Different Trends for Mining and Processing Titanium
The current costs of titanium have nothing to do with the rarity of the material. In fact, it is an extremely abundant metal with workable deposits all over the earth. The costs come directly from the resources, time, and energy required to mine and process it. Titanium is valued for its high strength-to-weight ratio, its ability to withstand high temperatures, and a strong corrosion resistance. It is already used throughout the medical, marine, and aerospace industries, but if the current trends continue, the price may come down far enough that it will be used in a wide range of other industries.
Mining in general is getting more expensive because of the amount of labor required and the various compliance regulations. Titanium metal is normally strip mined (open pit mined) and sent, soil and all, to a processing center where the ore can be extracted. This is possible because of the abundance of the metal in the earth, but once it reaches the processing phase, things get difficult.
Processing the Ore
Processing titanium, or separating the desired materials out of the metal, has to take place before any of the machining or manufacturing. The most common way to do this is through the Kroll Process – something that was first introduced in the 1930s. Since then, there really hasn’t been anything to replace the slow and inefficient process, and more than 95% of titanium product still uses this method.
This process involves combining the titanium oxide ore with chlorine to make titanium chloride. A lot of other metals can skip this step, but titanium can’t be processed without it (which is one reason it requires more time and money). It can then be reduced using magnesium or sodium inside a reactor that’s heated to 1,200C. This means that it must be processed in batches instead of a continuous flow through a blast furnace like aluminum or steel. The extraction process, in total, can take weeks for a single batch, and the largest reactors can produce about a ton of titanium a day.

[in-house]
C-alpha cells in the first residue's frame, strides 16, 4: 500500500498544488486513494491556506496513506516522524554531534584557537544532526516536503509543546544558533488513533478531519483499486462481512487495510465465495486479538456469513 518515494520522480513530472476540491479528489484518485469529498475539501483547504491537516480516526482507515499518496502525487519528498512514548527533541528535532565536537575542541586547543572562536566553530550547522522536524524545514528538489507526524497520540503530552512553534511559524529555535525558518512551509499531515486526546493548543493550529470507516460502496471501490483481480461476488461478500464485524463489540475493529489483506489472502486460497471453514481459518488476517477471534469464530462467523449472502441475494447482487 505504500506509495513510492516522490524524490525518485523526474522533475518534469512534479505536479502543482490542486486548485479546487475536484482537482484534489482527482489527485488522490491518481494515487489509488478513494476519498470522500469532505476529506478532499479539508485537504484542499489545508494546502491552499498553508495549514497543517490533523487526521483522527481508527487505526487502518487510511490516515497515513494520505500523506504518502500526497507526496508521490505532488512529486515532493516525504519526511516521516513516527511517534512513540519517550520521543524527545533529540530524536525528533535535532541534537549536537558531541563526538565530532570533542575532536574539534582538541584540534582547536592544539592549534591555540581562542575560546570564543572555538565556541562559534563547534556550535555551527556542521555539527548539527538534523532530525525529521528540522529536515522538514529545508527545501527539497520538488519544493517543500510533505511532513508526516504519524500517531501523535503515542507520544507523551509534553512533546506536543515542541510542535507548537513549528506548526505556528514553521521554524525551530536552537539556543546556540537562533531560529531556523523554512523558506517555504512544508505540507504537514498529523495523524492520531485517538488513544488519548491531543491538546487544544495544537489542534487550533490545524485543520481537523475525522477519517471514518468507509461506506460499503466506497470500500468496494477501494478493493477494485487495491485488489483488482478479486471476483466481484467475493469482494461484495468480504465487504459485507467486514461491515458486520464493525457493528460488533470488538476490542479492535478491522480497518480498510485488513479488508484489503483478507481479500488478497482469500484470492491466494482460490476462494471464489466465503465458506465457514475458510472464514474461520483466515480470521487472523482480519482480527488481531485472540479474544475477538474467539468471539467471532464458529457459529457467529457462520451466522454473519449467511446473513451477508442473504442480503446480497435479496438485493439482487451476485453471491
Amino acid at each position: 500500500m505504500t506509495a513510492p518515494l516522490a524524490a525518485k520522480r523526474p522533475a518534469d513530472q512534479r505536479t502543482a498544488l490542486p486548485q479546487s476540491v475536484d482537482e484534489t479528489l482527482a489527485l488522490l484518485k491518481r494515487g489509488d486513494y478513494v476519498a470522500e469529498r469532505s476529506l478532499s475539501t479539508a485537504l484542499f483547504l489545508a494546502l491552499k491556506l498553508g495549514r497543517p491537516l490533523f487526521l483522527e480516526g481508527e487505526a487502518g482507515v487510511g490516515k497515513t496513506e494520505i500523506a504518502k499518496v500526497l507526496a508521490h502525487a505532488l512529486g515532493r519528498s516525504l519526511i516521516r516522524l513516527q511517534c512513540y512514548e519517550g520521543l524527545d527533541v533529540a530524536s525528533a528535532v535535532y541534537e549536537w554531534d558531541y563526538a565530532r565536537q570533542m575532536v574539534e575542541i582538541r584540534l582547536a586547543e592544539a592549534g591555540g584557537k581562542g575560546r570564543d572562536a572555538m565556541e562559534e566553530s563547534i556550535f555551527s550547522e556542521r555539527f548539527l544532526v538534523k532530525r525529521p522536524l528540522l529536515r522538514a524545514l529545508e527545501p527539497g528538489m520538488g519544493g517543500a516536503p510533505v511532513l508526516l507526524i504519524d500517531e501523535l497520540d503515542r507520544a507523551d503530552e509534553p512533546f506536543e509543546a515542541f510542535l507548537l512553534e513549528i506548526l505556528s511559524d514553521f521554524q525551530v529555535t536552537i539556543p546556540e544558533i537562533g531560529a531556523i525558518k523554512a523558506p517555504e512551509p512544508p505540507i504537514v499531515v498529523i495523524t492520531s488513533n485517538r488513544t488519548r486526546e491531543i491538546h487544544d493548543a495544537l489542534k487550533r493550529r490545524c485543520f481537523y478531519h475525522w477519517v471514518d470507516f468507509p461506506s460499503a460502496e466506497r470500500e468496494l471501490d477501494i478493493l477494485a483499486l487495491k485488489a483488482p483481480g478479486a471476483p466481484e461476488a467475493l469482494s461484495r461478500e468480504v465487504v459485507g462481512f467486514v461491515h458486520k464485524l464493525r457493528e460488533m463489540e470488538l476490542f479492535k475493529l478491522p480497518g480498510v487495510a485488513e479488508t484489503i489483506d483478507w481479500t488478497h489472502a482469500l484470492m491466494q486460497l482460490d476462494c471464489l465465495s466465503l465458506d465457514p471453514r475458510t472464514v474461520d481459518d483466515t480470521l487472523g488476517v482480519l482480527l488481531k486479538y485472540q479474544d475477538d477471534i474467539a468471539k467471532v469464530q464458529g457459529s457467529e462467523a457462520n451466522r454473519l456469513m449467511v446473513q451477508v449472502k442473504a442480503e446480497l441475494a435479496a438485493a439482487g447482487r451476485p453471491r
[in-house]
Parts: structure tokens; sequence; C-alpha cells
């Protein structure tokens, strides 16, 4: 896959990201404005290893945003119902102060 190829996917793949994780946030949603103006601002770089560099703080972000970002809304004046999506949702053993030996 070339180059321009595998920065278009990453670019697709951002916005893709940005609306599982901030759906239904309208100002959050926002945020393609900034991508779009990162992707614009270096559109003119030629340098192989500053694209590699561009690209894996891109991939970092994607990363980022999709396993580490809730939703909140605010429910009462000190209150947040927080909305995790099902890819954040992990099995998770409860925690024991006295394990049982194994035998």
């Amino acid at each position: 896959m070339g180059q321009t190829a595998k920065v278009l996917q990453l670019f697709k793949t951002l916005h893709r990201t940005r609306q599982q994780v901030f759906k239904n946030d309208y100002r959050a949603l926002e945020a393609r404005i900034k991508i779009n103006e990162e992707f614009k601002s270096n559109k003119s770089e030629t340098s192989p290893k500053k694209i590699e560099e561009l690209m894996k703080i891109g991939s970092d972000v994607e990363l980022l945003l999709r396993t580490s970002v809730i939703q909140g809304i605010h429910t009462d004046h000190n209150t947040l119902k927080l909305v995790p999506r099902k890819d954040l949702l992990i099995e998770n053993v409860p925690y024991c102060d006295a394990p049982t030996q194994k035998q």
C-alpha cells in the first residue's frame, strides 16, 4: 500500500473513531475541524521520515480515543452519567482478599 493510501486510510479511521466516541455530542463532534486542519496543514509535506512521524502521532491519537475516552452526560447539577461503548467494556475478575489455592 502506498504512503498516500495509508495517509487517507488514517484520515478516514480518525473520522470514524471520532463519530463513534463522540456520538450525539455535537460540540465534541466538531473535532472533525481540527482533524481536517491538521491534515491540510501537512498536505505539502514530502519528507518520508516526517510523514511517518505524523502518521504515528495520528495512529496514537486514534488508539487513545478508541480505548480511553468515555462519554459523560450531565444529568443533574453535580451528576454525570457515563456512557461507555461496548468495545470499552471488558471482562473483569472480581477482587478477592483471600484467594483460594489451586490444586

In order to bring the costs of titanium production more into line with other abundant metals, current trends are looking for ways to equal or surpass the Kroll process. While nothing currently exists to work on the same scale as the current facilities, there are a number of alternatives that appear to have a lot of potential.
Mining in Canada
There are a couple processes in particular that are gaining some traction. The Armstrong and Fray-Farthing-Chen (FFC) Cambridge processes are getting closer to industrial implementation, and signs are pointing to lowered costs.
Both of these processes are based on using different mediums to inject a little electricity into the mix. The Armstrong process uses a flow of excess sodium while the FFC method uses a molten bath of calcium chloride. When the electrical current is introduced, oxygen from the titanium dioxide can be extracted and dissolved.
Until recently, this kind of electrolysis wasn’t an option for titanium. In other metals, like aluminum, this is possible because the input oxide and output metal are in liquid form and can effectively transfer the current. This mean keeping the metal in a liquid state – at a high temperature – and titanium’s melting point is too high to make that feasible. These new trends, though, use titanium in powdered form, directly from the industrial feedstock rather than titanium ingots. When it is mixed with the other agents, the electrical current can have the desired effect.
Finding Affordable Solutions
The industry is still a long way from turning these new methods into a usable process on a scale that will meet or beat the current standards. However, as technology and regulations continue to develop around the mining and processing of titanium, the costs may start to decrease and the metal will find a whole range of new applications in different industries.
About the author:
Frank Cusimano works for Titanium Processing Center. He is a knowledgeable figure in the titanium industry and appreciates the trends and movement that keep the trade interesting. His recent goal to provide valuable, relevant information about the industry has brought about a new passion for writing and all things titanium.